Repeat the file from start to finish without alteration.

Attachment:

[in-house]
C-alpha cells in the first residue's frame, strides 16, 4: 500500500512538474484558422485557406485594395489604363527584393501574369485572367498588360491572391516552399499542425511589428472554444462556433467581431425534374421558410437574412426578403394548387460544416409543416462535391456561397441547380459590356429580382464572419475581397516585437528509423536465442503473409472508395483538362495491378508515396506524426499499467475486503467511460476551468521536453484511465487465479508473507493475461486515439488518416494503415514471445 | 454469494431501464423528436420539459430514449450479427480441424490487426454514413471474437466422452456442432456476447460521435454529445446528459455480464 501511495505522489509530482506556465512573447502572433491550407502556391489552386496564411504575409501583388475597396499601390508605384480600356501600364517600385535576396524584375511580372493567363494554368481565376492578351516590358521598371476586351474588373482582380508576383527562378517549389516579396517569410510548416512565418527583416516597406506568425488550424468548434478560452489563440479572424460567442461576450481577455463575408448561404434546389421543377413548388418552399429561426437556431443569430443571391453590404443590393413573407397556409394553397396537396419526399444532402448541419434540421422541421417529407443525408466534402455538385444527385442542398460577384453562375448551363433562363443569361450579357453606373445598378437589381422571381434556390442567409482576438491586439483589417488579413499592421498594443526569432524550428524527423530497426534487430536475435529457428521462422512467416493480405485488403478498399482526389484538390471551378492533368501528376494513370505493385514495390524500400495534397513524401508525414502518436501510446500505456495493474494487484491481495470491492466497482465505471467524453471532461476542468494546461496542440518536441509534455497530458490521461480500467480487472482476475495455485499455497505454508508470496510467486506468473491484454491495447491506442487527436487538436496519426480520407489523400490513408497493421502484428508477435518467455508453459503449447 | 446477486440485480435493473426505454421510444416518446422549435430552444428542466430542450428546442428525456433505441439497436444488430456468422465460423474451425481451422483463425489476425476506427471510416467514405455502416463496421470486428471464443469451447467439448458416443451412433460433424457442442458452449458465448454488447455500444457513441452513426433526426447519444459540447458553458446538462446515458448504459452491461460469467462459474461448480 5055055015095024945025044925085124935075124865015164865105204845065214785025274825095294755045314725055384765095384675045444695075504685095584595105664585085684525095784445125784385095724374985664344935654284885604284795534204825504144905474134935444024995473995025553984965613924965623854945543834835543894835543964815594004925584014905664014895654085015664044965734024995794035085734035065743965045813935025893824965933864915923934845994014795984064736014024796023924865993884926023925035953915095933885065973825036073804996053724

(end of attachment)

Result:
[in-house]
C-alpha cells in the first residue's frame, strides 16, 4: 500500500512538474484558422485557406485594395489604363527584393501574369485572367498588360491572391516552399499542425511589428472554444462556433467581431425534374421558410437574412426578403394548387460544416409543416462535391456561397441547380459590356429580382464572419475581397516585437528509423536465442503473409472508395483538362495491378508515396506524426499499467475486503467511460476551468521536453484511465487465479508473507493475461486515439488518416494503415514471445 | 454469494431501464423528436420539459430514449450479427480441424490487426454514413471474437466422452456442432456476447460521435454529445446528459455480464 501511495505522489509530482506556465512573447502572433491550407502556391489552386496564411504575409501583388475597396499601390508605384480600356501600364517600385535576396524584375511580372493567363494554368481565376492578351516590358521598371476586351474588373482582380508576383527562378517549389516579396517569410510548416512565418527583416516597406506568425488550424468548434478560452489563440479572424460567442461576450481577455463575408448561404434546389421543377413548388418552399429561426437556431443569430443571391453590404443590393413573407397556409394553397396537396419526399444532402448541419434540421422541421417529407443525408466534402455538385444527385442542398460577384453562375448551363433562363443569361450579357453606373445598378437589381422571381434556390442567409482576438491586439483589417488579413499592421498594443526569432524550428524527423530497426534487430536475435529457428521462422512467416493480405485488403478498399482526389484538390471551378492533368501528376494513370505493385514495390524500400495534397513524401508525414502518436501510446500505456495493474494487484491481495470491492466497482465505471467524453471532461476542468494546461496542440518536441509534455497530458490521461480500467480487472482476475495455485499455497505454508508470496510467486506468473491484454491495447491506442487527436487538436496519426480520407489523400490513408497493421502484428508477435518467455508453459503449447 | 446477486440485480435493473426505454421510444416518446422549435430552444428542466430542450428546442428525456433505441439497436444488430456468422465460423474451425481451422483463425489476425476506427471510416467514405455502416463496421470486428471464443469451447467439448458416443451412433460433424457442442458452449458465448454488447455500444457513441452513426433526426447519444459540447458553458446538462446515458448504459452491461460469467462459474461448480 5055055015095024945025044925085124935075124865015164865105204845065214785025274825095294755045314725055384765095384675045444695075504685095584595105664585085684525095784445125784385095724374985664344935654284885604284795534204825504144905474134935444024995473995025553984965613924965623854945543834835543894835543964815594004925584014905664014895654085015664044965734024995794035085734035065743965045813935025893824965933864915923934845994014795984064736014024796023924865993884926023925035953915095933885065973825036073804996053724